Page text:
Third of Americans Say They Won't Get a COVID-19 Vaccine, with Black Americans the Most Skeptical

More than a third of Americans say they are unlikely to or definitely would not get a COVID-19 vaccine if one becomes available, according to a poll.

Of the 1,003 U.S. adults who took part in the nationally representative telephone survey, 29 percent said they definitely would get a vaccine if and when one becomes available, while 35 percent said they are unlikely to or definitely would not.

The Fairleigh Dickinson University poll was conducted as teams of scientists around the world work on over 100 COVID-19 vaccine candidates. It revealed a fifth of respondents were very confident that any vaccine will have been adequately tested for safety and effectiveness, while 28 percent said they were not at all confident, and 52 percent were somewhat confident.

Republicans were found to be more likely to state they definitely would not have a vaccine compared with Democrats, at 26 and 5 percent, respectively. A quarter of Republicans said they would definitely get vaccinated, versus 37 percent of Democrats.

Julie Kalabalik-Hoganson, associate professor of pharmacy practice at Fairleigh Dickinson University School of Pharmacy and Health Sciences, said in a statement: "The hesitation that Americans have, and their distrustful view of vaccine development may serve as an obstacle to vaccine acceptance in the future. A significant amount of education on the benefits and risks of the vaccine will need to be provided to the public."

When the data was looked at according to the race and ethnicity of respondents, black Americans emerged as more skeptical towards vaccines than others. Some 43 percent of black Americans said they would probably not or definitely would not get vaccinated. Thirty-seven percent said they had no confidence a vaccine would be safe and effective, in contrast to 26 percent of white Americans and 27 percent of Hispanic Americans.

A quarter of whites and 35 percent of Hispanics, meanwhile, said they probably or definitely would not get vaccinated. And 26 percent of white respondents and 27 percent of Hispanics were confident the vaccine will be safe and effective.

At the same time, black participants were more concerned about their overall health during the pandemic than their white counterparts. A total of 45 percent said they were very concerned their health or a loved one's will suffer during the pandemic due to delays to non-COVID-19-related issues, versus a fifth of Americans and 38 percent of Hispanics. This comes against the backdrop of emerging data suggesting that people from black and ethnic minority backgrounds are more likely to suffer complications from COVID-19.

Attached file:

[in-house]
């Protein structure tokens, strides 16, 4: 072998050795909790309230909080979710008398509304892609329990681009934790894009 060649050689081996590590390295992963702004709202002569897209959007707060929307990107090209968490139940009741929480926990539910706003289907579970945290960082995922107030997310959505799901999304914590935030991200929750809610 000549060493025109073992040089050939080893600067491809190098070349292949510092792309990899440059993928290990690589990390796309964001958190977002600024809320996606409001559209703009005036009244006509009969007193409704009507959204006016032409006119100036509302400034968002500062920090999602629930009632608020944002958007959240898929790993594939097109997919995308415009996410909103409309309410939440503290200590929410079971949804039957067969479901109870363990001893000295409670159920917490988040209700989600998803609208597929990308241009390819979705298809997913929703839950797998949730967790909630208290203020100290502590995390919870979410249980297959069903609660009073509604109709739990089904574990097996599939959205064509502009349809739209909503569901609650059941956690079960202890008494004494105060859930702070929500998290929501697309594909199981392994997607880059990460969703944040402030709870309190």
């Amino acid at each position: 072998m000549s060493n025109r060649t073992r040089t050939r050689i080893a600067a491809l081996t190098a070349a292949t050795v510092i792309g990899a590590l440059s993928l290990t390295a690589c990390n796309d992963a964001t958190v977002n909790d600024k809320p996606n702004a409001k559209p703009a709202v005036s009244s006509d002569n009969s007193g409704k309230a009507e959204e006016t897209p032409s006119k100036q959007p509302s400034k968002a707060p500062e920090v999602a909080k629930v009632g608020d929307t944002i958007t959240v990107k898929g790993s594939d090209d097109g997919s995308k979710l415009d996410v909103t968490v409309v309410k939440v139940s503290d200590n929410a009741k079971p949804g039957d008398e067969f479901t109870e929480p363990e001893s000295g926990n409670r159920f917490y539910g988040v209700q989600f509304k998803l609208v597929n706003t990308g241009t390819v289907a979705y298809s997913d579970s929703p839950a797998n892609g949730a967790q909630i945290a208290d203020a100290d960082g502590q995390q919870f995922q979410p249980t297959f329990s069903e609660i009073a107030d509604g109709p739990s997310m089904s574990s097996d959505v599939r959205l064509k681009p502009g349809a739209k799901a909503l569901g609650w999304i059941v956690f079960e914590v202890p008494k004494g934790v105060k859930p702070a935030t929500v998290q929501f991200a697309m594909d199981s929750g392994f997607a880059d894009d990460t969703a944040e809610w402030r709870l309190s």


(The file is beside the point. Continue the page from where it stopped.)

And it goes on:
vaccine, stock, getty
A stock image shows a doctor preparing a vaccine. There is currently no vaccine against COVID-19. Getty

The poll also shed light on the links between attitudes towards President Donald Trump and the pandemic. Half of those who approved of his handling of the crisis wrongly believe hydroxychloroquine (an anti-malaria drug he has repeatedly touted for COVID-19) is a safe and effective treatment for the disease, whereas 80 percent of those who disapproved know it is not.

In addition, almost half (49 percent) of those who approved of his approach believed COVID-19 cases have been overreported, and 66 percent say the death tolls are inflated. However, 77 percent of those who don't support the president's approach believe infections are underreported, and 62 percent say deaths are underreported.

Krista Jenkins, professor of politics and government at Fairleigh Dickinson University and director of the poll said: "You can't hear hydroxychloroquine without thinking of the president, so perhaps it's no surprise that among his supporters we find a greater chance that someone believes in the drug's safety and efficacy.

"He's a powerful source of information to his supporters, even when there is clear evidence that refutes his messages."

The research follows a nationally representative poll by The Associated Press-NORC Center for Public Affairs Research which showed 49 percent of Americans would get a coronavirus vaccine if one were to become available, at 56 percent for white participants, 25 percent for black respondents, and 37 percent for Hispanics. The poll involved 1,056 U.S. adults.

The graphics below, provided by Statista, illustrate the spread of COVID-19 in the U.S. and the worst-effected countries.

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